Haj says, “… The Tempest begins with a storm that moors a ship carrying Alonso (Kathryn Hunter-Williams), the King of Naples; his son Ferdinand (Brandon Garegnani); Antonio (Patrick McHugh), the Duke of Milan; and their subjects, Sebastian (Gregory DeCandia), Gonzalo (Ray Dooley), Stephano (Julia Gibson), and Trinculo (John Allore). The storm has been orchestrated by Prospero (Julie Fishell).”
Metamorphoses is an episodic ensemble piece that stars Tania Chelnov as the Second Woman, Carey Cox as the Third Woman, Julia Gibson as the Sixth Woman, Maren Searle as the First Woman, Caroline Strange as the Fourth Woman, Ariel Yoder as the Fifth Woman, Nathaniel P. Claridad as the Fourth Man, Jeffrey Blair Cornell as the Second Man, Gregory DeCandia as the Fifth Man, Brandon Garagnani as the Sixth Man, Nilan Johnson as the First Man, and Patrick McHugh as the Third Man.
In The Tempest, “Prospero is the rightful Duke of Milan; and he and his daughter Miranda (Caroline Strange) have been exiled on this island for 12 years,” Haj explains. “Their only companions are Ariel (Maren Searle) and Caliban (Jeffrey Blair Cornell), creatures both of whom are servants to Prospero.”
“The storm sets in motion Prospero’s plan for vengeance on his brother Antonio,” says Haj. “Once on the island, Ferdinand is separated from the rest of the crew, Ariel is sent to torment the castaways, and Caliban entreats the King’s fools Trinculo and Stephano to murder Prospero and take the island for themselves. I won’t spoil the play by telling you how it all ends.”
Joe Haj says, “Metamorphoses is Mary Zimmerman’s adaptation of selected myths from Ovid’s narrative poem. This is really an ensemble piece that explores our capacity to love and to change. Some of the tales might be more familiar to our audience than others, such as Midas (Jeffrey Blair Cornell) and Orpheus (Patrick McHugh) and Eurydice (Carey Cox); but all of them open up a conversation about the significance of myth, poetry, faith, and reason.”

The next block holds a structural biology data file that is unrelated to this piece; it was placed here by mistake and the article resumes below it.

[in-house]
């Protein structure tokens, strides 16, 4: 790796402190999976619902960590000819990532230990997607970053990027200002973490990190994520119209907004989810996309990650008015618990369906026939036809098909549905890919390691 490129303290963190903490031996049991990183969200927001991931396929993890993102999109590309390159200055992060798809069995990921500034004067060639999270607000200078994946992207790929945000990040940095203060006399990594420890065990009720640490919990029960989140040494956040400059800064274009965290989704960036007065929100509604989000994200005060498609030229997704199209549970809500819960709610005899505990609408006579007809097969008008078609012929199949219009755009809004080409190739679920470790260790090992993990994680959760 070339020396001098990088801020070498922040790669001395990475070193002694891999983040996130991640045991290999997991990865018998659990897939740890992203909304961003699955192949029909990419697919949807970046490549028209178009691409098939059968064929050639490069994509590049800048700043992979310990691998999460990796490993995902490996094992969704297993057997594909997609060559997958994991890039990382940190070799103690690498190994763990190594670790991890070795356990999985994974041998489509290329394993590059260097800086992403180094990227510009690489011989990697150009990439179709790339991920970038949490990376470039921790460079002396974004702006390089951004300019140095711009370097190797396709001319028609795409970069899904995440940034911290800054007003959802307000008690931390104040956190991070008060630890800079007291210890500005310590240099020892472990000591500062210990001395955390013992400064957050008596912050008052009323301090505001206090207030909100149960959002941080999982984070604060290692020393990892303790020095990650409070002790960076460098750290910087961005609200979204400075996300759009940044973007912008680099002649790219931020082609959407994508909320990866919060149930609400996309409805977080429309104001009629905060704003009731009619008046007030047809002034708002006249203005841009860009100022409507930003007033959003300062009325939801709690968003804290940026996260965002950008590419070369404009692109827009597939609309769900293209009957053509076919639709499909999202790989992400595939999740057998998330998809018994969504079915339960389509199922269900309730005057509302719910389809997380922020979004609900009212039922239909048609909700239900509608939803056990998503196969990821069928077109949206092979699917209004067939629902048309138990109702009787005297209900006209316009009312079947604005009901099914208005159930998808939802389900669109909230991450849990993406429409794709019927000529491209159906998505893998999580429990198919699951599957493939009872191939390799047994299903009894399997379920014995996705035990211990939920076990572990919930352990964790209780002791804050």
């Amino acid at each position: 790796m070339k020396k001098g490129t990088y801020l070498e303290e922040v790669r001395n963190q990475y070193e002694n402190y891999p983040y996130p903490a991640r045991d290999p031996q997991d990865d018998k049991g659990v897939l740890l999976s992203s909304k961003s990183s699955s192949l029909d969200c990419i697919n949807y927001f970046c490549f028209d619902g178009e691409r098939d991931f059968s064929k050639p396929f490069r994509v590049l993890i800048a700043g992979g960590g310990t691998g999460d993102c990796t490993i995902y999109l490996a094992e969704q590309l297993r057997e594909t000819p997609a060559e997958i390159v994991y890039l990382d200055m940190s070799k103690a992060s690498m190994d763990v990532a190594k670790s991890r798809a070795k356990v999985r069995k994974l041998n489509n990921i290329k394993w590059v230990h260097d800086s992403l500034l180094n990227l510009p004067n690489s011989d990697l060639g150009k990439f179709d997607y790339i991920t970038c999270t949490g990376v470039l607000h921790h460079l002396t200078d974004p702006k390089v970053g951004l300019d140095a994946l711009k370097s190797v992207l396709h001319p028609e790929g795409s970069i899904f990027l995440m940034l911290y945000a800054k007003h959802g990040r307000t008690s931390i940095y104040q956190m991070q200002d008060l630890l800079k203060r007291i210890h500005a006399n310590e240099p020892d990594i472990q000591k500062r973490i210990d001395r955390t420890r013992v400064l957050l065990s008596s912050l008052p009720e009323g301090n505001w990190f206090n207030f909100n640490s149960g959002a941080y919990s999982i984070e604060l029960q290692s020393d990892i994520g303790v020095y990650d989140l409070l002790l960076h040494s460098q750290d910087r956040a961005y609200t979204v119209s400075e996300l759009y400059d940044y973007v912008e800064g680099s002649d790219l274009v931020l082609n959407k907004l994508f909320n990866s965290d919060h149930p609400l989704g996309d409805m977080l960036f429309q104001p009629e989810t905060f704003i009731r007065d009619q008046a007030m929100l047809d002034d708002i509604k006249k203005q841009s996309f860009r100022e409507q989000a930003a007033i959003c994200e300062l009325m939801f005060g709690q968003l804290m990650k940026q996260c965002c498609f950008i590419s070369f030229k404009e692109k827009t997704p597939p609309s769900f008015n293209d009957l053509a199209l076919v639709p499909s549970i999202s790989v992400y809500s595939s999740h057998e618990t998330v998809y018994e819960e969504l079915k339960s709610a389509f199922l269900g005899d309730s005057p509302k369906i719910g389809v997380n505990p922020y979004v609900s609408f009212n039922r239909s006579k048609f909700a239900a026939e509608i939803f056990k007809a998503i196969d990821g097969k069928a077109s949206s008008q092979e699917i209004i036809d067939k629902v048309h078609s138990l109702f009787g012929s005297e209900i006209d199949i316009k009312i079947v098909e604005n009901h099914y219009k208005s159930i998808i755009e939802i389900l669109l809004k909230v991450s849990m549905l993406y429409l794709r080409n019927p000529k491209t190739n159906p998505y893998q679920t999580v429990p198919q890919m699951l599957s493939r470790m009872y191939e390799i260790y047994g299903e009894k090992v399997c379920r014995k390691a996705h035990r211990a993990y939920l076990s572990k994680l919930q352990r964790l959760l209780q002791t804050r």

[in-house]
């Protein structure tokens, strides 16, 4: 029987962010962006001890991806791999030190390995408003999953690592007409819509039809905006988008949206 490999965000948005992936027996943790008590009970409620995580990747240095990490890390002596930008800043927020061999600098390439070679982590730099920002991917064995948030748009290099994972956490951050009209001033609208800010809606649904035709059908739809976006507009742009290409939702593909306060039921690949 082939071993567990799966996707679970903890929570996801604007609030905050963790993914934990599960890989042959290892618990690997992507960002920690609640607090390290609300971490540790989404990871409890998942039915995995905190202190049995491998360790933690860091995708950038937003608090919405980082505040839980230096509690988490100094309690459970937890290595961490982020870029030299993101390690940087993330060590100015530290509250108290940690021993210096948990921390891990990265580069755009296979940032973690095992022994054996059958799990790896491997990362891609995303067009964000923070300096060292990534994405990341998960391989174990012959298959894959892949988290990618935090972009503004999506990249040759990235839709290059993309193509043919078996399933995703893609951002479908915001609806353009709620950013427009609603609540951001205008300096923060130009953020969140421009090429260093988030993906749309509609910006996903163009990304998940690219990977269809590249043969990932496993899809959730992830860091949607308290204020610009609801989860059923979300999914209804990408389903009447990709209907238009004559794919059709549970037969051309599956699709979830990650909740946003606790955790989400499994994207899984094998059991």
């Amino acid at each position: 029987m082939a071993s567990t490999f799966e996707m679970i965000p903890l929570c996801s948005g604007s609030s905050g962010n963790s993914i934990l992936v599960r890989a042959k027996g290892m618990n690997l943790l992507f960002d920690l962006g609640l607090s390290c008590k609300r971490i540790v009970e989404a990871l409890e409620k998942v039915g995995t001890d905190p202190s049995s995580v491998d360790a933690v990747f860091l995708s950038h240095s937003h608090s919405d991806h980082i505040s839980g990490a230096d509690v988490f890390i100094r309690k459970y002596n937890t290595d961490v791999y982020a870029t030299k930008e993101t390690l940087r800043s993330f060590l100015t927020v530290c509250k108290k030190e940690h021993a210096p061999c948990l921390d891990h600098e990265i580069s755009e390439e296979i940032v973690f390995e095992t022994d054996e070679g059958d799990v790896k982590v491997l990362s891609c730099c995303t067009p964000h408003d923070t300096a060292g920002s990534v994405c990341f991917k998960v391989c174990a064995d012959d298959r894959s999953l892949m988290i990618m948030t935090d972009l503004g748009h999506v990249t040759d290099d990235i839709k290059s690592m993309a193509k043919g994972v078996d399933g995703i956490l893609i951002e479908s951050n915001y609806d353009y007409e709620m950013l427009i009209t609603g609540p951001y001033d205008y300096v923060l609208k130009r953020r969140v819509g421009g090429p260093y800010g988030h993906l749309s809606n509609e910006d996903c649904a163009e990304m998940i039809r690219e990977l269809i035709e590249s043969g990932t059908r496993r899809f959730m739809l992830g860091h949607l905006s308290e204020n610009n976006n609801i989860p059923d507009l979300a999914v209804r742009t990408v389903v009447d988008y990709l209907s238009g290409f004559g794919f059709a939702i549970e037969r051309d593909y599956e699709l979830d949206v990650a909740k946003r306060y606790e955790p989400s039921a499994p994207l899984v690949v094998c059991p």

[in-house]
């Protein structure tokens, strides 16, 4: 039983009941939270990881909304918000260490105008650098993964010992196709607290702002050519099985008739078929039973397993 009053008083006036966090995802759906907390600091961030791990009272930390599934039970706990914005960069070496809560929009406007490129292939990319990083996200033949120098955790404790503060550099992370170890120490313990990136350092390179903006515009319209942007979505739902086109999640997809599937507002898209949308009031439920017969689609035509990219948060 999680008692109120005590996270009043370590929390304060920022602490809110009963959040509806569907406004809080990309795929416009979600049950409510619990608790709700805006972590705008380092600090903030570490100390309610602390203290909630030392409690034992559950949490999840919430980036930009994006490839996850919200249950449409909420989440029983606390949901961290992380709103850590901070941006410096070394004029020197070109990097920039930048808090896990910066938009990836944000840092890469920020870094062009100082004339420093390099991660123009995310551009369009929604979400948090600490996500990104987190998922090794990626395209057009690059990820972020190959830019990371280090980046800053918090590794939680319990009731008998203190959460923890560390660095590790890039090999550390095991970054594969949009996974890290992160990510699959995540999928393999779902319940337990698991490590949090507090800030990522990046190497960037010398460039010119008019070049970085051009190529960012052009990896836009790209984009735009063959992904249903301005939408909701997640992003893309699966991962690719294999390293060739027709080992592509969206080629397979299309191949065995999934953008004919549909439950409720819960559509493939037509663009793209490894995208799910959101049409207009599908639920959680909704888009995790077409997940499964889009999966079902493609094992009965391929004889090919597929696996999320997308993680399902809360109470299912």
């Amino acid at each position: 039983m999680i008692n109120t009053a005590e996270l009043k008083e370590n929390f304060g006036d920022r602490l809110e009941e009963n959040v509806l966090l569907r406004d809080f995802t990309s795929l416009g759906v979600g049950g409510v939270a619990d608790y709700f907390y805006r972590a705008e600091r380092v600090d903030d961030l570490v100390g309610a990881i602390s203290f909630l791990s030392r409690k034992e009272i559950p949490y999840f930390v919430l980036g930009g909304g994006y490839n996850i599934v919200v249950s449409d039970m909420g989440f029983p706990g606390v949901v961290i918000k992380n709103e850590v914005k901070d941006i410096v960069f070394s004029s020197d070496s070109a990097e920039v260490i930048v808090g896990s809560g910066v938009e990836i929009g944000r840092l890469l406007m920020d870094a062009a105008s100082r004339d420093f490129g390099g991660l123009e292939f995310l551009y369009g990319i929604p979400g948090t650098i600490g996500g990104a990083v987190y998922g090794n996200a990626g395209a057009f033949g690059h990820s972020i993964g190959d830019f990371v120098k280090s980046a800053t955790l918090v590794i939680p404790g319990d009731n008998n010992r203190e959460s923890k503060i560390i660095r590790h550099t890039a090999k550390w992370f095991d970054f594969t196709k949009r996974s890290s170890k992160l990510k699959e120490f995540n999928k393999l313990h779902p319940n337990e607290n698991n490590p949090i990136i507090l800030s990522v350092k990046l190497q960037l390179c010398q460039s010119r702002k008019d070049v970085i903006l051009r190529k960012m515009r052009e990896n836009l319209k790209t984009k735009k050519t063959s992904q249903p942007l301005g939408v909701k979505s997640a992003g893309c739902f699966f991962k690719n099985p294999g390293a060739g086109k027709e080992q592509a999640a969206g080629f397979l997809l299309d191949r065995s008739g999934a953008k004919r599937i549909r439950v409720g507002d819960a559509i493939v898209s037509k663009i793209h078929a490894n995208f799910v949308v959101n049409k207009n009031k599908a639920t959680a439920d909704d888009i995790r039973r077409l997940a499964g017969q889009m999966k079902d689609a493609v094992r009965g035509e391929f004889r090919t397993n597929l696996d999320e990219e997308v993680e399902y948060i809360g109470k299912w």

“In both plays, we are being asked to find great humor and great violence — and you cannot have one without the other,” claims co-director Dominique Serrand. “If we laugh, we want to be surprised. We want to laugh because we recognize some element of our humanity. In The Tempest, we do not have to like Prospero, or any of the characters; but we have to believe that they are capable of great violence, in order to understand that they are capable of regret or change.”
Co-director Joseph Haj adds, “With these plays, there are several key factors that we won’t be able to test until we are in the theater. In essence we are rehearsing plays set in water on dry land — this is particularly the case with Metamorphoses. We are doing two very complicated shows in rep with the same company of actors. Making sure each play is its own entity and that the work in each production is distinct is important. In Metamorphoses, Mary Zimmerman gives us beautiful versions of Ovid’s stories — the challenge and thrill of that is finding the whole and not creating something that feels like a revue or pastiche of disparate elements.
In addition to producer and co-director Joseph Haj, co-director Dominique Serrand, and scenic and costume designers Jan Chambers and McKay Coble, the creative team for The Tempest and Metamorphoses includes production manager Michael Rolleri, assistant director/Drama League directing fellow Nicole A. Watson, lighting designer Marcus Dilliard, assistant lighting designer Jesse Cogswell, associate costume designer Jade Bettin, composers/musicians Ari Picker and Emma Nadeau of Lost in the Trees, sound designer/engineer Robert Dagit, vocal coach John Patrick, movement coach Craig Turner, dramaturgs Adam Versényi (The Tempest) and Mark Perry (Metamorphoses), and stage managers Charles K. Bayang and Sarah Smiley.